2001-08-20
Technical Paper
2001-01-2536
Aymeric Rousseau, Sylvain Pagerit, Gilles Monnet, An Feng
Argonne National Laboratory (ANL), working with the Partnership for a New Generation of Vehicles (PNGV), maintains hybrid vehicle simulation software, the PNGV System Analysis Toolkit (PSAT). PSAT, originally proprietary, has been used by both DOE and the “Big Three” as a modeling tool. The number of PSAT users has increased recently because 15 universities participating in the 2001 FutureTruck competition were given the software for their use. PSAT allows companies to look at new types of vehicles (hybrids) and choose the best configuration according to customer expectations within a minimum of time. PSAT, a forward-looking model, allows the user to simulate a large number of different configurations (conventional, series, parallel, and power split). PSAT is well suited for development of control strategies; by using accurate dynamics component models as its code, PSAT can be implemented directly and tested at the bench scale or in a vehicle.
2002-03-04
Technical Paper
2002-01-1088
Sung Chul Oh, Justin Kern, Ted Bohn, Aymeric Rousseau, Maxime Pasquier
Alternative electric motor geometry with potentially increased efficiency is being considered for hybrid electric vehicle applications. An axial flux motor with a dynamically adjustable air gap (i.e., mechanical field weakening) has been tested, analyzed, and modeled for use in a vehicle simulation tool at Argonne National Laboratory. The advantage of adjusting the flux is that the motor torque-speed characteristics can better match the vehicle load. The challenge in implementing an electric machine with these qualities is to develop a control strategy that takes advantage of the available efficiency improvements without using excessive energy to mechanically adjust the air gap and thus reduce the potential energy savings. Motor efficiency was mapped in terms of speed, torque, supply voltage, and rotor-to-stator air gap.
2016-04-05
Technical Paper
2016-01-0903
Ram Vijayagopal, Kevin Gallagher, Daeheung Lee, Aymeric Rousseau
Abstract The energy density and power density comparison of conventional fuels and batteries is often mentioned as an advantage of conventional vehicles over electric vehicles. Such an analysis often shows that the batteries are at least an order of magnitude behind fuels like gasoline. However this incomplete analysis ignores the impact of powertrain efficiency and mass of the powertrain itself. When we compare the potential of battery electric vehicles (BEVs) as an alternative for conventional vehicles, it is important to include the energy in the fuel and their storage as well as the eventual conversion to mechanical energy. For instance, useful work expected out of a conventional vehicle as well as a BEV is the same (to drive 300 miles with a payload of about 300 lb). However, the test weight of a Conventional vehicle and BEV will differ on the basis of what is needed to convert their respective stored energy to mechanical energy.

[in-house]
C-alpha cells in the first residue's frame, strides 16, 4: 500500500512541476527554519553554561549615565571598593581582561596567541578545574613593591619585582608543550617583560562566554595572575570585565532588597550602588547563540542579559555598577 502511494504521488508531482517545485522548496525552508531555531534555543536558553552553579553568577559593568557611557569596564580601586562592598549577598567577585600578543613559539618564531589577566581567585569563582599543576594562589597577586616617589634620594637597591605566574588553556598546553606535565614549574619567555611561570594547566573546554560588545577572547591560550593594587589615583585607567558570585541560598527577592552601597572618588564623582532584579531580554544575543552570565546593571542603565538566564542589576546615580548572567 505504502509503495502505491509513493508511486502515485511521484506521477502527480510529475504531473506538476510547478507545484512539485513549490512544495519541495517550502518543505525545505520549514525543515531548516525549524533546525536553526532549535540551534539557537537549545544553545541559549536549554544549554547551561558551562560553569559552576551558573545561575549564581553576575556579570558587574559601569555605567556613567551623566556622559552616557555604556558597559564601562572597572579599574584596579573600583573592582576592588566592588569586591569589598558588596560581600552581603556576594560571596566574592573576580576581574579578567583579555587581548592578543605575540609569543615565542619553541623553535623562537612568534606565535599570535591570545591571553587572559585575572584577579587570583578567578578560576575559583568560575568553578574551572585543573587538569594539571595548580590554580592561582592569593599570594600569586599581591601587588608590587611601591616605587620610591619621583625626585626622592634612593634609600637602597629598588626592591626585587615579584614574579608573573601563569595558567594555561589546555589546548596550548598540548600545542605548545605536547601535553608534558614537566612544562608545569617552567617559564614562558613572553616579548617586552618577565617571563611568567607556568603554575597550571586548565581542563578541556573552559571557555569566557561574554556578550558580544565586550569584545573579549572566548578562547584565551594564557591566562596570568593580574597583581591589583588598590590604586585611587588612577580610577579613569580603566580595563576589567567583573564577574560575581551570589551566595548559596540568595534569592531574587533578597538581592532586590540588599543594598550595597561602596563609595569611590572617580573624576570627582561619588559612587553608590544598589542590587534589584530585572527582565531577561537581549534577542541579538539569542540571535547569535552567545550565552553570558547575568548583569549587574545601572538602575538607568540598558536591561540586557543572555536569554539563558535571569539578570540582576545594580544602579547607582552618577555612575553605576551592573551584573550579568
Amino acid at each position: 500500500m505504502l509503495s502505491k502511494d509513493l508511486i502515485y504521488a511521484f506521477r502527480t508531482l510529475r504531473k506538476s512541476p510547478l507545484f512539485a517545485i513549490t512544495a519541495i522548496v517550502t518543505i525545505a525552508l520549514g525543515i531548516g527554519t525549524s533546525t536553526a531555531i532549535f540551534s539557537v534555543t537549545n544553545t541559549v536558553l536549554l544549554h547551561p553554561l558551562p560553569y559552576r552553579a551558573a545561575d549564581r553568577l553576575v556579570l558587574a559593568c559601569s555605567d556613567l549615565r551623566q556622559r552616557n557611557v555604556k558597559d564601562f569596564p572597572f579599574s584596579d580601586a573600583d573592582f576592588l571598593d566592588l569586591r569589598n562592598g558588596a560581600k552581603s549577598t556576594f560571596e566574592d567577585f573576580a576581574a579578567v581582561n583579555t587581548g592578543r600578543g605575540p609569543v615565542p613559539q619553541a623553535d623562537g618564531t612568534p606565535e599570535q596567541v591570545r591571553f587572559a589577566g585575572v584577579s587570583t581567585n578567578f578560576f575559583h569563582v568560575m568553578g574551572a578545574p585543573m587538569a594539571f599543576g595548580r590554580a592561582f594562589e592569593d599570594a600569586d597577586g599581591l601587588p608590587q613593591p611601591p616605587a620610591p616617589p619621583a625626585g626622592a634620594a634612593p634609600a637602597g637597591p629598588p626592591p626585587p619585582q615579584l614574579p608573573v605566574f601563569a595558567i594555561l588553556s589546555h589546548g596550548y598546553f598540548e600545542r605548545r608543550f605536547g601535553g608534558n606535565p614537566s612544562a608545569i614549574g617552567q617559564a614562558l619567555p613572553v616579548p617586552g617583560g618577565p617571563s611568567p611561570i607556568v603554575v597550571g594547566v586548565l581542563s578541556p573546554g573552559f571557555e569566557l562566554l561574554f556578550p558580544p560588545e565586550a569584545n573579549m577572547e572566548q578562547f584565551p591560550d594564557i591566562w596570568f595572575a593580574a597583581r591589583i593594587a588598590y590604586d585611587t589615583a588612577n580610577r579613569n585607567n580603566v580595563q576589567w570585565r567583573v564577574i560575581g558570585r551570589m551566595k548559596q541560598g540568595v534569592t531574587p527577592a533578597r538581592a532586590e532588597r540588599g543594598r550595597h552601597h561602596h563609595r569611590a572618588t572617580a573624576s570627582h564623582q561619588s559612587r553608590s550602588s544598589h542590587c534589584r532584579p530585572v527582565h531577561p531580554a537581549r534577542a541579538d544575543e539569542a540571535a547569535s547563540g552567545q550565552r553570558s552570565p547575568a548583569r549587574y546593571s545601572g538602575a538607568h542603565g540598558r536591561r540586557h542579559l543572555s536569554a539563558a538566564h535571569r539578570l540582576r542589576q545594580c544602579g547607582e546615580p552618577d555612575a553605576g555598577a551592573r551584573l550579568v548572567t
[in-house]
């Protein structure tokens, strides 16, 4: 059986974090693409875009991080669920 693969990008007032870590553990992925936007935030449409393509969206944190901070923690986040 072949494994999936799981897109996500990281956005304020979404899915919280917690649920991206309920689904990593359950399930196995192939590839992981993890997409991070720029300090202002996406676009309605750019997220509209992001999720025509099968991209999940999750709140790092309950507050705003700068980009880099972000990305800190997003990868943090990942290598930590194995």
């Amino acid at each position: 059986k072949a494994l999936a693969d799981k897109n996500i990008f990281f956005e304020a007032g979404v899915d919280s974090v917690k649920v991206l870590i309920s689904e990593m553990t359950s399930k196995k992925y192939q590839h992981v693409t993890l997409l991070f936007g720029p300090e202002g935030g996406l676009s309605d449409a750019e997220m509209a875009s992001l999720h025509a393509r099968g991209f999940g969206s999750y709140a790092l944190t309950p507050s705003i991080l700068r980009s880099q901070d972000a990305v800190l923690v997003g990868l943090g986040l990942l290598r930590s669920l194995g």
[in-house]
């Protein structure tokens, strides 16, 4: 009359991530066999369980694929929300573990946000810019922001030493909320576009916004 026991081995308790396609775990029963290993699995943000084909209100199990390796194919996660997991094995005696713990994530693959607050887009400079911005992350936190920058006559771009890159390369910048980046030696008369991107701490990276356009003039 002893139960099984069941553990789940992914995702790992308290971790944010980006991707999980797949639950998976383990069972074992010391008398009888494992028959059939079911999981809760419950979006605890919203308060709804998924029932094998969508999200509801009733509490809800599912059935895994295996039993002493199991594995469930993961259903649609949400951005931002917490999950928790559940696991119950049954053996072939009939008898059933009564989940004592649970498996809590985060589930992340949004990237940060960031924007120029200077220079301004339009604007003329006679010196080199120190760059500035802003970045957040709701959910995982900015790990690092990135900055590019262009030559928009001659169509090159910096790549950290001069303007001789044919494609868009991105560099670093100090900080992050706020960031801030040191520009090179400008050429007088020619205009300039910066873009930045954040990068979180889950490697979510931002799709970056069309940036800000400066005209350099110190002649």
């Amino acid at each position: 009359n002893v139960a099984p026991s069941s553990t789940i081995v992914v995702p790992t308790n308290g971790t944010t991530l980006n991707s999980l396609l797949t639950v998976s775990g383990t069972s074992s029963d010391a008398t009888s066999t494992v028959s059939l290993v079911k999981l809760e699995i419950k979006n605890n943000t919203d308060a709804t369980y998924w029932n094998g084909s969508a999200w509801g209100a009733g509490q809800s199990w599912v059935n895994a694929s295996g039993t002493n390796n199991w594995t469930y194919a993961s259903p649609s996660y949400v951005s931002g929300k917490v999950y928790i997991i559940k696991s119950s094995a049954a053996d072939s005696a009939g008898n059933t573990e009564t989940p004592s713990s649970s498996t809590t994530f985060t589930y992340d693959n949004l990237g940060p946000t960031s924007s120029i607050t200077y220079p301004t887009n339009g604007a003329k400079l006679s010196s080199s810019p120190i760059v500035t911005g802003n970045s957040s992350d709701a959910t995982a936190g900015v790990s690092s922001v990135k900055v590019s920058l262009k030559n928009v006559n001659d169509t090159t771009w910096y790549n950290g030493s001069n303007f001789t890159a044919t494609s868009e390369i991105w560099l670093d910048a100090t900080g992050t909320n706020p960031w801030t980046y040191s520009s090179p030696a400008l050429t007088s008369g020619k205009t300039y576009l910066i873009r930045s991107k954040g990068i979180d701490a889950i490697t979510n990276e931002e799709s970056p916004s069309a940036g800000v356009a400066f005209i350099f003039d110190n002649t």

2014-04-01
Journal Article
2014-01-1084
Ayman Moawad, Aymeric Rousseau
Manufacturers have been considering various technology options to improve vehicle fuel economy. Some of the most promising technologies are related to vehicle electrification. To evaluate the benefits of vehicle electrification to support the 2017-2025 CAFE regulations, a study was conducted to simulate many of the most common electric drive powertrains currently available on the market: 12V Micro Hybrid Vehicle (start/stop systems), Belt-integrated starter generator (BISG), Crank-integrated starter generator (CISG), Full Hybrid Electric Vehicle (HEV), PHEV with 20-mile all-electric range (AER) (PHEV20), PHEV with 40-mile AER (PHEV40), Fuel-cell HEV and Battery Electric vehicle with 100-mile AER (EV100). Different vehicle classes were also analyzed in the study process: Compact, Midsize, Small SUV, Midsize SUV and Pickup. This paper will show the fuel displacement benefit of each powertrain across vehicle classes.
2009-04-20
Technical Paper
2009-01-1383
Mohammed Fellah, Gurhari Singh, Aymeric Rousseau, Sylvain Pagerit, Edward Nam, George Hoffman
Plug-in hybrid electric vehicles (PHEVs) have the ability to significantly reduce petroleum consumption. Argonne National Laboratory (Argonne), working with the FreedomCAR and Fuels Partnership, helped define the battery requirements for PHEVs. Previous studies demonstrated the impact of the vehicle's characteristics, such as its class, mass, or electrical accessories, on the requirements. However, questions on the impact of drive cycles remain outstanding. In this paper, we evaluate the consequences of sizing the electrical machine and the battery to follow standard drive cycles, such as the urban dynamometer driving schedule (UDDS), as well as real-world drive cycles in electric vehicle (EV) mode. The requirements are defined for several driving conditions (e.g., urban, highway) and types of driving behavior (e.g., smooth, aggressive).